Song of the Day Jan 30

January 30, 2024


This month I’m focusing on some great hits from the 60s.


Today our song is:  Ode to Billie Joe


Wikipedia tells us this about the song:


 "Ode to Billie Joe" takes the form of a first-person narrative by the young daughter of a Mississippi Delta family. It offers fragments of dinnertime conversation on the day that a local boy, an acquaintance of the narrator, jumped to his death from a nearby bridge. The account is interspersed with everyday, polite, mealtime conversation. The song's last verse conveys the passage of events over the following year.

The song begins on June 3 with the narrator, her brother and her father returning from farming chores to the family house for dinner. After reminding them to wipe their feet, the mother announces she received news from Choctaw Ridge: "Billie Joe McAllister jumped off the Tallahatchie Bridge." The verse is repeated through the song as the story develops to "heighten the mystery." Unmoved, the father comments that "Billie Joe never had a lick of sense" before asking for the biscuits and adding "there's five more acres in the lower forty, I've got to plow." The brother then expresses his surprise, but continues eating his meal.

The mother notices her daughter is distraught and not eating. She mentions the "young preacher" Brother Taylor visited the house earlier and that they would have dinner with him on Sunday. As an afterthought, the mother adds the preacher saw Billie Joe with a girl that "looked a lot" like the daughter and that "she and Billie Joe was throwin' somethin' off the Tallahatchie Bridge." A year later, the brother marries and moves to Tupelo, Mississippi, while the father dies of an unnamed virus. Even though she expresses no sadness over her father's death, the daughter notices her mother is still distraught by it. Rather than consoling her, she routinely picks flowers and throws them off the bridge.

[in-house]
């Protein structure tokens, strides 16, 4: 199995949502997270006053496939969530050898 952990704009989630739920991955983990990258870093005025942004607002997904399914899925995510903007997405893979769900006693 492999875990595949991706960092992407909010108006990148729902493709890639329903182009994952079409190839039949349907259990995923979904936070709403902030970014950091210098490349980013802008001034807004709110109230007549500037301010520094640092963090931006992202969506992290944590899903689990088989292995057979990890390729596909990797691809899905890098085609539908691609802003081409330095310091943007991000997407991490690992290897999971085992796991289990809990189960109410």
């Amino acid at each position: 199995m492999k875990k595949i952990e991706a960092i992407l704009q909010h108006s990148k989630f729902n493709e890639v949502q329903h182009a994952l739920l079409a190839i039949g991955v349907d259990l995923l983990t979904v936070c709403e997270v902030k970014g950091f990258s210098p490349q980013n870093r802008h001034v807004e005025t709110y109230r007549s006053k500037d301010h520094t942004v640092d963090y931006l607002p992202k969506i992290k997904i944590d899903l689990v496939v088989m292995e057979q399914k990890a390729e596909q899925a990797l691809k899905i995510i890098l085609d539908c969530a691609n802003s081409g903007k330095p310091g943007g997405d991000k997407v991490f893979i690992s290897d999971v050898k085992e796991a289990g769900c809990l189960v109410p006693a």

The song became a success because it created listener curiosity, given that Gentry did not mention what was thrown off of the bridge or why Billie Joe committed suicide. It features perfect rhymes from the first to the sixth line of every verse. Meanwhile, the fifth and sixth lines of the song repeat the rhyme of "ridge" and "bridge" in every stanza. The composition does not have a chorus. The musical phrases begin with pickup notes, while melismas and downbeats are used for the rhymes.






Enjoy!


Comments

  1. I was eleven when this came out, and I was just transfixed by this song.

    ReplyDelete

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